Sunday, August 09, 2009


My Favorite Fuzzies: The Lagoon Nebula

Messier 8 is a fave of mine. Has been for years. But it sure didn't start out that way. In fact, the first time I had a look at what had been preached to me as "the other Orion Nebula,” I was badly disappointed.

That, however, is, in typical Uncle Rod fashion, putting the cart before the horse. What has brought M8 to my mind (such as it is), anyhow? It began with one of my long-time astronomy friends, Tom Wideman of Texas. He sent me an email the other day reminding me of the fun we’d had at the 2001 Texas Star Party. That got me to thinking about the first time I met Tom, a couple of years previously at the 1999 TSP. Which led me to reminiscing about all the great things I saw that year. Including a scary-good M8.

Sound convoluted? Yeah, I know it does, and that’s actually just the end of my M8 story, which began more than thirty years before in Mama and Daddy’s backyard...

Before turning down that path, though, why don’t we start with Just the Facts, M’am as in “What  is the Lagoon Nebula?” If you want "succinct," I suggest you turn to one of my favorite books, John Mallas and Evereid Kreimer’s A Messier Album. My relationship with that little volume is a story in itself, and I hope you’ll indulge me and let me say a few words about it before we get down to brass tacks.

‘Twas a sunny Saturday afternoon (had to be) in the spring of 1967 down in The Swamp. Li’l Rod, who was, oh, mebbe 13 at the time, was getting antsy. It was that time of the month. You know, time for the arrival of Sky and Telescope (back in the old days, it was indeed "and," not the modern &). You sprouts can scarcely imagine what a big event that was in the average young amateur astronomer’s life way back when.

Then, unless you were lucky enough to live somewhere where there was an active astronomy club that welcomed kids (usually in the form of a "Junior" section of the club), the coming of the new Sky and 'Scope was about all the exposure you got to amateur astronomy month in and month out besides your public library’s (usually small) collection of astronomy books, and talking astronomy with your buddies who shared your obsession—but who were likely as ignorant about it as you were.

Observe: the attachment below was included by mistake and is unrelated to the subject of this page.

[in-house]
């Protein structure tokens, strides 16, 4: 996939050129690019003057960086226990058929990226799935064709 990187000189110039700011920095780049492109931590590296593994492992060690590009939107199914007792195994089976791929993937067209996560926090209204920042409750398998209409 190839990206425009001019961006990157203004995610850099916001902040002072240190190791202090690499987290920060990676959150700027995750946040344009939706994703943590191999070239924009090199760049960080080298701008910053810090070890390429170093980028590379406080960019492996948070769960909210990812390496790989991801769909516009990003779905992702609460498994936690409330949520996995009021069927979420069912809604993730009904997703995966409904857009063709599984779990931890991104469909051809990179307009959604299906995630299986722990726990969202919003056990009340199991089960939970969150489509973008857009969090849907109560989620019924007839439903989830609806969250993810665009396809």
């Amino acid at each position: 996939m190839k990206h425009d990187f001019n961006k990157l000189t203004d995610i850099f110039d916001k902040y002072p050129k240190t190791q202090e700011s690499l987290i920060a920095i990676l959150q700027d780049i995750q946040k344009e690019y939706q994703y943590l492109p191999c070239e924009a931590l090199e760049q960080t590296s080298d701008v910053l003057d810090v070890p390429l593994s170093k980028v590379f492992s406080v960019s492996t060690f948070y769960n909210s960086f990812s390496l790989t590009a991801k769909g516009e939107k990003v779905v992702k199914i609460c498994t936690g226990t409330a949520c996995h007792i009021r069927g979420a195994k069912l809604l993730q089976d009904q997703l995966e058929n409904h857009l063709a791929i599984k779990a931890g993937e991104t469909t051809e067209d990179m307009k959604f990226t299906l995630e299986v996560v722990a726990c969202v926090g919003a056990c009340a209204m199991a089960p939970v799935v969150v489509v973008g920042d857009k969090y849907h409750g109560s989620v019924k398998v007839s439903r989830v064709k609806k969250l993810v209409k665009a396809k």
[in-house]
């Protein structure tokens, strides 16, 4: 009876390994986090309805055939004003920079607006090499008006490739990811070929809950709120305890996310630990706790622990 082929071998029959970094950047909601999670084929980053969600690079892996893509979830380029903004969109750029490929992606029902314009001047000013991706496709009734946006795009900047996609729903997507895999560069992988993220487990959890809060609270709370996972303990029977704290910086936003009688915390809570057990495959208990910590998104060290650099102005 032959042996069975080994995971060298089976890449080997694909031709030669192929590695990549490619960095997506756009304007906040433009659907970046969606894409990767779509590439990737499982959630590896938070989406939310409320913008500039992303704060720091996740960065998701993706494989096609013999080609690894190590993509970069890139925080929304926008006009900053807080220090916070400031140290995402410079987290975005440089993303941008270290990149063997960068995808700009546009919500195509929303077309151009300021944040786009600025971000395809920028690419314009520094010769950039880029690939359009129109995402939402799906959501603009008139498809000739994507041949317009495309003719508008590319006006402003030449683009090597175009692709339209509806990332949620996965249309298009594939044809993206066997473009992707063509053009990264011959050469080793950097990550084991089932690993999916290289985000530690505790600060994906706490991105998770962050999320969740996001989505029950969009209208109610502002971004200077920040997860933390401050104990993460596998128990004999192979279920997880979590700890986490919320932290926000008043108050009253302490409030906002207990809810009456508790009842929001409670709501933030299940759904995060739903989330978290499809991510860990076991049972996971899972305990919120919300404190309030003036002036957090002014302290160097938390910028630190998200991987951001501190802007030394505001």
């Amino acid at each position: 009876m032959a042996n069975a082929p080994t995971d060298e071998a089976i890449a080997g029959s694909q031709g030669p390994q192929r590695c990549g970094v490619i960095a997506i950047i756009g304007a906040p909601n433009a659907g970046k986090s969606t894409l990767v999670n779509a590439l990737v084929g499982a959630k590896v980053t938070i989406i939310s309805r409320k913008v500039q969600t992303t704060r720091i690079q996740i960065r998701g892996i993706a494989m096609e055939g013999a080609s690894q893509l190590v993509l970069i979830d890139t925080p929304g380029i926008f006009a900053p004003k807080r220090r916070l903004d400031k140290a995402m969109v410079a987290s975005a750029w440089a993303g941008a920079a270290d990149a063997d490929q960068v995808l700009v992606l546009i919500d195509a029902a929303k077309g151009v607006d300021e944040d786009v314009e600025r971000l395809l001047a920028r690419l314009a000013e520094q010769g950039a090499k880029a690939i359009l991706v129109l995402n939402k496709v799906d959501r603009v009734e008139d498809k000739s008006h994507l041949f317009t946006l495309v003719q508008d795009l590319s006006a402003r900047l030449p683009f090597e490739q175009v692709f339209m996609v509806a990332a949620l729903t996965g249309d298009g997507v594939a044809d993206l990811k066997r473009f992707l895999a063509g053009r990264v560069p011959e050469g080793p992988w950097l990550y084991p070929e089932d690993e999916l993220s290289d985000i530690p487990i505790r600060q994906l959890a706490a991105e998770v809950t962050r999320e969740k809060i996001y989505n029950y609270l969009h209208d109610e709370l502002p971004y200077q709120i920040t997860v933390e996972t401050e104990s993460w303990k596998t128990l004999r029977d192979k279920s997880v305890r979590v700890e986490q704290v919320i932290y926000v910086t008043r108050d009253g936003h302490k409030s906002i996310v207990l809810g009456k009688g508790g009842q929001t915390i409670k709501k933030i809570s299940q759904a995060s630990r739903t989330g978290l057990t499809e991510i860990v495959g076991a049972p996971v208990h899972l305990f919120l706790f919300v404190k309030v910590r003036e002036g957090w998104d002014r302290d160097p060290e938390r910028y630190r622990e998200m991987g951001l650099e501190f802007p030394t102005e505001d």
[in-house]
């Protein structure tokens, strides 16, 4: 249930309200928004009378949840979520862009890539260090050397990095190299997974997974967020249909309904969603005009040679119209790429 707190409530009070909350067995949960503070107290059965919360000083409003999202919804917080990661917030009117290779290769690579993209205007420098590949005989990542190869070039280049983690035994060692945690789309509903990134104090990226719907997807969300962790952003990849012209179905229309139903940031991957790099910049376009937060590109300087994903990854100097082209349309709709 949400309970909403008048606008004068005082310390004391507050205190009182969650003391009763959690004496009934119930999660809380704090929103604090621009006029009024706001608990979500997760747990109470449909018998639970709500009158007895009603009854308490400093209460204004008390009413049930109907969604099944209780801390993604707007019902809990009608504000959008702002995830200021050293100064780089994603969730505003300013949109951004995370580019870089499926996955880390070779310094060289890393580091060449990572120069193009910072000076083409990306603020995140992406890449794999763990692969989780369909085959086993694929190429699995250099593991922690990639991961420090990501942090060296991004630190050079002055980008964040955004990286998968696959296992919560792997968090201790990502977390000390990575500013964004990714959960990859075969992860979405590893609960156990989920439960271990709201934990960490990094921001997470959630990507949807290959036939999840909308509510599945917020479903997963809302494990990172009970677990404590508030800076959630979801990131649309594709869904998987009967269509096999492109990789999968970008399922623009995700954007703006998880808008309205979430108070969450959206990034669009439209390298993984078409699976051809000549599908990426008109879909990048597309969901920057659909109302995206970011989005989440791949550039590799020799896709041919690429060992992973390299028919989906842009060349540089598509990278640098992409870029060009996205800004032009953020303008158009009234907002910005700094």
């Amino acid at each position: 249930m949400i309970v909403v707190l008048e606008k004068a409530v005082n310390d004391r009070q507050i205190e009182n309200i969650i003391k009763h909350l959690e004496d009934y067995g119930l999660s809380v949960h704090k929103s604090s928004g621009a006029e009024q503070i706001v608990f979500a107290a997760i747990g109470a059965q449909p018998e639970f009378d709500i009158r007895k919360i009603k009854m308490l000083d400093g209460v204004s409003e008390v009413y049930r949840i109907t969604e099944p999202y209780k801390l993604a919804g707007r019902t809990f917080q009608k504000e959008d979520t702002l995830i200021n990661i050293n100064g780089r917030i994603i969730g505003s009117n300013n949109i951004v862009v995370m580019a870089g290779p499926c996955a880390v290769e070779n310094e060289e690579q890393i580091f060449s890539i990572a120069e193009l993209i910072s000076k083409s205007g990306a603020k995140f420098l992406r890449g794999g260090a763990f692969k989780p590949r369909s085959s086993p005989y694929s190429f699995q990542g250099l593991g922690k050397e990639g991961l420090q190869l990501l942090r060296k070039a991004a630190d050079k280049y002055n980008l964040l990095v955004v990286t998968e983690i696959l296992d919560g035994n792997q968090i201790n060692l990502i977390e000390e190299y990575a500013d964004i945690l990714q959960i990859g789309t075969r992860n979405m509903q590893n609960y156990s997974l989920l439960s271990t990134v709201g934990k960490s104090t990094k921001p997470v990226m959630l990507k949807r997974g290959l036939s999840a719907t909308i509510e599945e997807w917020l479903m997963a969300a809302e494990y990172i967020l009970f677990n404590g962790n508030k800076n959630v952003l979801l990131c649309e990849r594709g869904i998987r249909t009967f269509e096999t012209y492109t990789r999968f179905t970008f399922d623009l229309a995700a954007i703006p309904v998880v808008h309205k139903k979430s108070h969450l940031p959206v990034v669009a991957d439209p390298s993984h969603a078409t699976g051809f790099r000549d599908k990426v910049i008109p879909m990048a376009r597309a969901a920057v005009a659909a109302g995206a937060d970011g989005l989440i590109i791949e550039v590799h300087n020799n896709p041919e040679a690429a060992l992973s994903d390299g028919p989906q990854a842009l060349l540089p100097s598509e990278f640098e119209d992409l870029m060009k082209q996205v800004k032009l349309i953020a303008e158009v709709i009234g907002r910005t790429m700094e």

So it was that when Sky and Telescope  time drew nigh, young Rod invariably stationed himself in Mama’s living room (despite her hard looks) to keep a weather eye on the mailbox through the picture window. “Here comes Mr. Postman! He’s stopping…there’s something big going in the mailbox! Yay!” Out the front door at a run. That "something big," if’n I was lucky, would turn out to be a manila envelope.

In those days of yore, you see, Sky and Telescope was not only presented in a larger (if thinner) format, 8.5 x 11.5, it was mailed in an envelope emblazoned with that wonderful postmark, “Cambridge, Massachusetts.” When Rod scored like he did on the afternoon in question, the rest of his day was set. If the sky happened to be clear, so was his night. Even if there wasn't a good article about observing (with Scotty's, Walter Scott Houston’s, column in every issue, there usually was), just getting the magazine impelled me to heights of enthusiasm, and the Palomar Junior was set up in the backyard by sundown if there appeared to be the slightest chance for clear skies.

Sky AND Telescope.